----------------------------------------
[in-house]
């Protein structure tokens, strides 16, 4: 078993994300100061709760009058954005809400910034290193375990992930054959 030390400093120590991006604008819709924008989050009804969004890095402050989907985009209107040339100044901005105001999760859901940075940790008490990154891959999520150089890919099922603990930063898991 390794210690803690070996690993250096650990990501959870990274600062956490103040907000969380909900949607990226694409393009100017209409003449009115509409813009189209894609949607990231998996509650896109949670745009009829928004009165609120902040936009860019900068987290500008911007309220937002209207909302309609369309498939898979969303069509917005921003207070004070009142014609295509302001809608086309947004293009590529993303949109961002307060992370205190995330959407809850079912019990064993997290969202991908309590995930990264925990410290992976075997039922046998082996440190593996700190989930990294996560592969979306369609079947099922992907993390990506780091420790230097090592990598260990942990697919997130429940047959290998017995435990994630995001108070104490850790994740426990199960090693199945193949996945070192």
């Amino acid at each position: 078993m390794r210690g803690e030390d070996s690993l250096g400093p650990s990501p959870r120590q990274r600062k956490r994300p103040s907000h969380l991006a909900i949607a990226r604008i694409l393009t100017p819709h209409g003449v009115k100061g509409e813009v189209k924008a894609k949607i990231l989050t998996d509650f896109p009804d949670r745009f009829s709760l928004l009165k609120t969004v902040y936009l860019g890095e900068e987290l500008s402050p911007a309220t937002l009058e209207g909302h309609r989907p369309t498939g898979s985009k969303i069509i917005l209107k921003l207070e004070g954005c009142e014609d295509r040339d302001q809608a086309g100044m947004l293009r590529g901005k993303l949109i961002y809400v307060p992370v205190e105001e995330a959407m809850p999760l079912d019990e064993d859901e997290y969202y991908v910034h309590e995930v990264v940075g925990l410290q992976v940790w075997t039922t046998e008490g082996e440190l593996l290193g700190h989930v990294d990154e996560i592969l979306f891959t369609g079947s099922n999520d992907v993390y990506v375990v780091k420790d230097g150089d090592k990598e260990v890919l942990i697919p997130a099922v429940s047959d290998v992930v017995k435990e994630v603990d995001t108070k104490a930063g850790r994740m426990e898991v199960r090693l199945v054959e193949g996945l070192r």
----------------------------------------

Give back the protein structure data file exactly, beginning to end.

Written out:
[in-house]
């Protein structure tokens, strides 16, 4: 078993994300100061709760009058954005809400910034290193375990992930054959 030390400093120590991006604008819709924008989050009804969004890095402050989907985009209107040339100044901005105001999760859901940075940790008490990154891959999520150089890919099922603990930063898991 390794210690803690070996690993250096650990990501959870990274600062956490103040907000969380909900949607990226694409393009100017209409003449009115509409813009189209894609949607990231998996509650896109949670745009009829928004009165609120902040936009860019900068987290500008911007309220937002209207909302309609369309498939898979969303069509917005921003207070004070009142014609295509302001809608086309947004293009590529993303949109961002307060992370205190995330959407809850079912019990064993997290969202991908309590995930990264925990410290992976075997039922046998082996440190593996700190989930990294996560592969979306369609079947099922992907993390990506780091420790230097090592990598260990942990697919997130429940047959290998017995435990994630995001108070104490850790994740426990199960090693199945193949996945070192």
């Amino acid at each position: 078993m390794r210690g803690e030390d070996s690993l250096g400093p650990s990501p959870r120590q990274r600062k956490r994300p103040s907000h969380l991006a909900i949607a990226r604008i694409l393009t100017p819709h209409g003449v009115k100061g509409e813009v189209k924008a894609k949607i990231l989050t998996d509650f896109p009804d949670r745009f009829s709760l928004l009165k609120t969004v902040y936009l860019g890095e900068e987290l500008s402050p911007a309220t937002l009058e209207g909302h309609r989907p369309t498939g898979s985009k969303i069509i917005l209107k921003l207070e004070g954005c009142e014609d295509r040339d302001q809608a086309g100044m947004l293009r590529g901005k993303l949109i961002y809400v307060p992370v205190e105001e995330a959407m809850p999760l079912d019990e064993d859901e997290y969202y991908v910034h309590e995930v990264v940075g925990l410290q992976v940790w075997t039922t046998e008490g082996e440190l593996l290193g700190h989930v990294d990154e996560i592969l979306f891959t369609g079947s099922n999520d992907v993390y990506v375990v780091k420790d230097g150089d090592k990598e260990v890919l942990i697919p997130a099922v429940s047959d290998v992930v017995k435990e994630v603990d995001t108070k104490a930063g850790r994740m426990e898991v199960r090693l199945v054959e193949g996945l070192r």